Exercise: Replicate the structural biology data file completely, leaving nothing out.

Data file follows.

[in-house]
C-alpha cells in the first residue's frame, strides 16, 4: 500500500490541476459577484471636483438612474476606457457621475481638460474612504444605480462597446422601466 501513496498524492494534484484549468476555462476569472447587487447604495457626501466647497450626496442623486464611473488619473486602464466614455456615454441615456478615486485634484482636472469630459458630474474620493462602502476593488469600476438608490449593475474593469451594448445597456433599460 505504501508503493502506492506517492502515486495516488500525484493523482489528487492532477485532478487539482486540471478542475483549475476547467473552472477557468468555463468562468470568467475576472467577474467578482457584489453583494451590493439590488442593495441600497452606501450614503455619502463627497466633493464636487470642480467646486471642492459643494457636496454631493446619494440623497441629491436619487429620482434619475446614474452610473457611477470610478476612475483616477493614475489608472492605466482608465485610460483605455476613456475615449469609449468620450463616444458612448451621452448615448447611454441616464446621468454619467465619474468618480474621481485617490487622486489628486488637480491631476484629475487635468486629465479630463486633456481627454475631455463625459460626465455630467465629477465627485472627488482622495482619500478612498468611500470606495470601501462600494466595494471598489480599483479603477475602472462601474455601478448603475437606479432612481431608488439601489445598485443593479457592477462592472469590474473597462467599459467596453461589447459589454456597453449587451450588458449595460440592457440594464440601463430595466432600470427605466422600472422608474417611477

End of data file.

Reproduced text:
[in-house]
C-alpha cells in the first residue's frame, strides 16, 4: 500500500490541476459577484471636483438612474476606457457621475481638460474612504444605480462597446422601466 501513496498524492494534484484549468476555462476569472447587487447604495457626501466647497450626496442623486464611473488619473486602464466614455456615454441615456478615486485634484482636472469630459458630474474620493462602502476593488469600476438608490449593475474593469451594448445597456433599460 505504501508503493502506492506517492502515486495516488500525484493523482489528487492532477485532478487539482486540471478542475483549475476547467473552472477557468468555463468562468470568467475576472467577474467578482457584489453583494451590493439590488442593495441600497452606501450614503455619502463627497466633493464636487470642480467646486471642492459643494457636496454631493446619494440623497441629491436619487429620482434619475446614474452610473457611477470610478476612475483616477493614475489608472492605466482608465485610460483605455476613456475615449469609449468620450463616444458612448451621452448615448447611454441616464446621468454619467465619474468618480474621481485617490487622486489628486488637480491631476484629475487635468486629465479630463486633456481627454475631455463625459460626465455630467465629477465627485472627488482622495482619500478612498468611500470606495470601501462600494466595494471598489480599483479603477475602472462601474455601478448603475437606479432612481431608488439601489445598485443593479457592477462592472469590474473597462467599459467596453461589447459589454456597453449587451450588458449595460440592457440594464440601463430595466432600470427605466422600472422608474417611477